Second Hall of Fame Class in 1937 Had Cleveland Feel to it
Vince Guerrieri | On 05, Jan 2016
The concept of a baseball hall of fame had been used as a literary device by sportswriters for 25 years before plans were announced in 1935 for a hall of fame and museum in Cooperstown, New York.
The first year’s inductees were five of the game’s all-time greats: Ty Cobb, then and for a long time thereafter baseball’s batting leader; pitchers Christy Mathewson and Walter Johnson; Honus Wagner, who could lay claim to the title of the best shortstop of all-time (and still has a strong case), and Babe Ruth, who had retired just a year earlier (although the Baseball Writers Association of America, then as now, was tasked with voting for players, under largely the same rules, the five-year waiting period after retirement had yet to be formally imposed).
But no Indians. That oversight would be rectified in a major way with the following year’s election, as all three players elected by the BBWAA were already Cleveland baseball legends.
Leading the way in the voting was Napoleon Lajoie, who got 83.6 percent of the vote. Lajoie broke in to the major leagues with the Phillies, but he spent the bulk of his career – 12 of his 20 years – in Cleveland, as well as its peak. He won four of his five batting titles with League Park as his home field, and doubtless would have won more were he not overshadowed by Cobb (he was second in hits when he retired, but both he and leader Honus Wagner were soon passed by the Georgia Peach). Lajoie also spent four years as the team’s manager, and he was so popular that the team was called the Naps in his honor.
Second on the balloting was Tris Speaker who, like Lajoie, served as player and manager for the Indians after coming from another team. Spoke, as he was called, broke in with the Red Sox, but was dealt to the Indians before the 1916 season after holding out in spring training. The $55,000 paid for Speaker was the highest cash payment for a player in league history (an amount that would be eclipsed four years later when the Yankees bought Babe Ruth for what was then regarded as a ridiculous sum, but in retrospect, worth every penny: $125,000). In fact, the move was hailed as the biggest transaction in Cleveland baseball since Lajoie came from Philadelphia. And Speaker proved to be worth the money, patrolling center field at League Park for years to come – and continuing his torrid hitting there. He was also made the team’s manager midway through the 1919 World Series and in his first full season as Tribe skipper, led the team to a World Championship.
Speaker resigned as manager suddenly after the 1926 season amid rumors of gambling and game-fixing (the same rumors dogged Cobb, who left the Tigers as a player and manager). He spent a year playing for the Senators and the following year joined Cobb as teammates on the Athletics before retiring. He returned to the Cleveland area, and at the time of his election, was serving as the city’s boxing commissioner.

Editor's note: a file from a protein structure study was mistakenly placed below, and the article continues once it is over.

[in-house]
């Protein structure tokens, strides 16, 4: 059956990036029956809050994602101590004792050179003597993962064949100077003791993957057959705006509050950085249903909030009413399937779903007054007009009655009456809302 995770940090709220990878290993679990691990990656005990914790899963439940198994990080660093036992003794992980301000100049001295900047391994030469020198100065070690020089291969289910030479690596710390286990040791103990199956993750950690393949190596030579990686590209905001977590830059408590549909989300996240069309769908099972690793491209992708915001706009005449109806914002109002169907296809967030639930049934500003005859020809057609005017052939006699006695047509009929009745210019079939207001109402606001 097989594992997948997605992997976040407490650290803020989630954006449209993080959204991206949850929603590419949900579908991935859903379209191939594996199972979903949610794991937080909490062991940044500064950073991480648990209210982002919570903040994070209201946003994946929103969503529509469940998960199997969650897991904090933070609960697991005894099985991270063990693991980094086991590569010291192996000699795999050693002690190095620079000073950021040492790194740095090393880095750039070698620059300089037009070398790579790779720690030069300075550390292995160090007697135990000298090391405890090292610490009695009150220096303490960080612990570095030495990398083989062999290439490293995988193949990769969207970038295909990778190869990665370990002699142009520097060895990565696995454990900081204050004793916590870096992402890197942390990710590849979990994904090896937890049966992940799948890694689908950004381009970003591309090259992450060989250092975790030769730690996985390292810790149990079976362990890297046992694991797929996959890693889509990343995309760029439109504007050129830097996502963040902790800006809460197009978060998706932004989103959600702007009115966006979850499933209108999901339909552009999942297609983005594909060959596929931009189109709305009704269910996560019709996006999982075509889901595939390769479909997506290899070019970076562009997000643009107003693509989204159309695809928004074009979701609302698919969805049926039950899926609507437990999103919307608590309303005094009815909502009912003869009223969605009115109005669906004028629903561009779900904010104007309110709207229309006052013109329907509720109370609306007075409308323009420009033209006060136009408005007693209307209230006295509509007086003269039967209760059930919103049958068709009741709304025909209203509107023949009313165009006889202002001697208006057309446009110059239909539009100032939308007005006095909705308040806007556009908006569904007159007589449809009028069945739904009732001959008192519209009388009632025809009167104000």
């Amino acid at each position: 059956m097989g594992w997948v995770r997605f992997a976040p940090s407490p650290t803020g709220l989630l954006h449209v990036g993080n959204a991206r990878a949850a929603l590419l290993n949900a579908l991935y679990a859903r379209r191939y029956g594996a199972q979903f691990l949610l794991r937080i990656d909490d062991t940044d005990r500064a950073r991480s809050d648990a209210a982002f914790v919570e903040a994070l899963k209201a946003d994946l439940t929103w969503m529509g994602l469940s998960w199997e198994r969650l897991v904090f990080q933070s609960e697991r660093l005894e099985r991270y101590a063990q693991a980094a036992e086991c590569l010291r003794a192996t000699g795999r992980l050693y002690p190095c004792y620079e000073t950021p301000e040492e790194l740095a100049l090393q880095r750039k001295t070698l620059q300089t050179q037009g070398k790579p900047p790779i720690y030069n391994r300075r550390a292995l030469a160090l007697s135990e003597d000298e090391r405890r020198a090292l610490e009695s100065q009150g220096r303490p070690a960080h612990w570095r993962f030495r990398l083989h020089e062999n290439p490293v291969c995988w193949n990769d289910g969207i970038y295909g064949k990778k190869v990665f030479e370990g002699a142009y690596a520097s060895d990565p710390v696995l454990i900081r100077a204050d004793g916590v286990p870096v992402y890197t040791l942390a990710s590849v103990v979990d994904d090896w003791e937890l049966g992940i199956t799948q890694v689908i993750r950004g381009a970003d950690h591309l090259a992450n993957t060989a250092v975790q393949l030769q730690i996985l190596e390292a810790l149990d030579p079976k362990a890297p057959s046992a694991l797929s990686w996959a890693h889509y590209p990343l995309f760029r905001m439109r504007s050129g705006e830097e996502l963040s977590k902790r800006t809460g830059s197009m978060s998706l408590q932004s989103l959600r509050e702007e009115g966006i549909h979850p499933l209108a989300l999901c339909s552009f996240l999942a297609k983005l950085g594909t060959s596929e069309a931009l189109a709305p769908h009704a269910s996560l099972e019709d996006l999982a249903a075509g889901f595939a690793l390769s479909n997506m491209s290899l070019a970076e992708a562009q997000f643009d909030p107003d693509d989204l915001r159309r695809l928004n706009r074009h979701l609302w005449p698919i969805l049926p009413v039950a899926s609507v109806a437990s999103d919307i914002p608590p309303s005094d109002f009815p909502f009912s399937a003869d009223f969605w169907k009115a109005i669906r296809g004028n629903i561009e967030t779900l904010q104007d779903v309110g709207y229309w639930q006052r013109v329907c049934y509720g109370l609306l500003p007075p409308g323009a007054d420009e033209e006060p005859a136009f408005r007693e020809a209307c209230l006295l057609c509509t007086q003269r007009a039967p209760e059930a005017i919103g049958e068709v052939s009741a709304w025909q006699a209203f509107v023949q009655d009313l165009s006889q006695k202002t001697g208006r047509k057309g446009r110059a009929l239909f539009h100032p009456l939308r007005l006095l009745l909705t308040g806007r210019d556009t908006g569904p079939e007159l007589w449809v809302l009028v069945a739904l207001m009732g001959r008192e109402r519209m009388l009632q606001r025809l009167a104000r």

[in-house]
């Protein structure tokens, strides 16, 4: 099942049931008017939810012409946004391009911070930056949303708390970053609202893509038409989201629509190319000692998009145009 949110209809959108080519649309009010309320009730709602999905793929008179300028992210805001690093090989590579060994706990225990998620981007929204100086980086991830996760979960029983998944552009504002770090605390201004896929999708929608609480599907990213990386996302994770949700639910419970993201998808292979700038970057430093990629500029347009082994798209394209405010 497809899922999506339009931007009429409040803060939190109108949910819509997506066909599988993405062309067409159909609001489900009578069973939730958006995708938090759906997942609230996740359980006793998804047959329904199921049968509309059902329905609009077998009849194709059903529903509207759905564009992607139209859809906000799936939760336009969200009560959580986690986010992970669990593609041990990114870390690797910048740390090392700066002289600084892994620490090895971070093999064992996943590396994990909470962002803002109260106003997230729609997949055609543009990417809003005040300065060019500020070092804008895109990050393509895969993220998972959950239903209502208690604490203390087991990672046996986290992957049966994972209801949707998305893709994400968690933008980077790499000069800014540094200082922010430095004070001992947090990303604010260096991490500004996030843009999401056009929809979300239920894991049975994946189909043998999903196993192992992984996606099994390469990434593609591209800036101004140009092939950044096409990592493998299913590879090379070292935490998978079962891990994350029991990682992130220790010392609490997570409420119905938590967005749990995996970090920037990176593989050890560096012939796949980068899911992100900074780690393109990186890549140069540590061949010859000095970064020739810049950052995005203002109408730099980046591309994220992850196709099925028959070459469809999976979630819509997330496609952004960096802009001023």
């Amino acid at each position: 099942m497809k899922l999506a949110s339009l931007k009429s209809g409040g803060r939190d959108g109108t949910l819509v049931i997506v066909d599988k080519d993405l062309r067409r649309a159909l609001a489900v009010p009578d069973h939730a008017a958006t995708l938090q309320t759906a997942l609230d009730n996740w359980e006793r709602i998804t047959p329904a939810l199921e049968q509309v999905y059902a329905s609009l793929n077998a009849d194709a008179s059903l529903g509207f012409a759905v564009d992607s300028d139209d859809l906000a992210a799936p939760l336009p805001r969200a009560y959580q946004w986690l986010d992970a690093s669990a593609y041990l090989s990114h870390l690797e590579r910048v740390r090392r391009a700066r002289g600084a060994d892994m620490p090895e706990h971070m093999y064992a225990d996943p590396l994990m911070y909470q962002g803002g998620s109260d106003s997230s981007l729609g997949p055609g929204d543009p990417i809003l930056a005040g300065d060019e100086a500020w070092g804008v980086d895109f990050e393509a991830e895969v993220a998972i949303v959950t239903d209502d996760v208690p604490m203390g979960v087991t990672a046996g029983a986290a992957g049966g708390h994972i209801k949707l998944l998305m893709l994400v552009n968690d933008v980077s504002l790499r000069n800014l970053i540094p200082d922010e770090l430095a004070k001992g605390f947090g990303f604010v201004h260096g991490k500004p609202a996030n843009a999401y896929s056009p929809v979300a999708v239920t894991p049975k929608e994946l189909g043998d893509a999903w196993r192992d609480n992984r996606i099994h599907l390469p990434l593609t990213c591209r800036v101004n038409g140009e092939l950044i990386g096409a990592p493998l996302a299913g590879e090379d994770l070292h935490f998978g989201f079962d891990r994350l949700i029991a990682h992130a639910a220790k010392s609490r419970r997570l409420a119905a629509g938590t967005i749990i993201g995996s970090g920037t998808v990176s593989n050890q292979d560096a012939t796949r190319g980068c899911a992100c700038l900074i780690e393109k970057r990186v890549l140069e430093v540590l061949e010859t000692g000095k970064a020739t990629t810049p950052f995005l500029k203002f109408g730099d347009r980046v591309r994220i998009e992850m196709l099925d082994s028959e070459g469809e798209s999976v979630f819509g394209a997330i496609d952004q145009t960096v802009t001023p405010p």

Cy Young received 76.1 percent of the vote, the lowest total of the three inductees – remarkable for a man who now has a pitching award named for him. The induction came at a time when he was professionally and personally adrift. After retiring from a 21-year career, which had included stints with the Cleveland Spiders of the National League and the Indians in the American League, he returned to his farm in Peoli, not far from his birthplace of Newcomerstown, Ohio. His wife died in 1933, and they had no children. He sold the farm and was living with friends in exchange for doing odd jobs for them while receiving a meager stipend from his investments in those pre-pension days.
Upon their election, the Plain Dealer noted wistfully that “the fortunes of professional baseball in Cleveland have suffered enormously in recent years because there has been no one to take the place in the public’s fancy that was made vacant by the retirement of Tris Speaker, who had come along shortly after the great Lajoie had been forced out by advancing years.” (The next – and to date, last – great player-manager in Indians history was at the time a student at the University of Illinois: Lou Boudreau.)
Also receiving votes were former Indians Joe Sewell (who was just four years removed from playing, and would get elected in 1977) and Addie Joss (who would get elected a year later, and remains the only inductee to have played fewer than ten years).
The news was greeted with a muted reception, since there was no hall of fame at that point. But there was an Old-Timers Day for the benefit of local sandlot baseball. Speaker was mobbed in the stands by autograph seekers, and Young was willing to put on a uniform and sling a few pitches – none with the speed that had earned him his nickname from throwing fastballs into a fence and making it look like it had been hit by a cyclone. Lajoie was asked to join, but did not.
But on June 12, 1939, Lajoie, Young and Speaker took their place in the Hall of Fame, which opened its doors to the public. The year was selected as the centennial of the establishment of the game (a story of dubious veracity). Legendary Athletics Manager Connie Mack (elected by the veterans committee in 1937) gave a brief speech, and Speaker, who followed, said “Connie Mack said it all. Thank you.”
Young, the longest-retired of the eleven living inductees, had an indifferent crowd for his speech – until he said, “I hope baseball climbs to even greater success in the next 100 years than it had in the first 100.”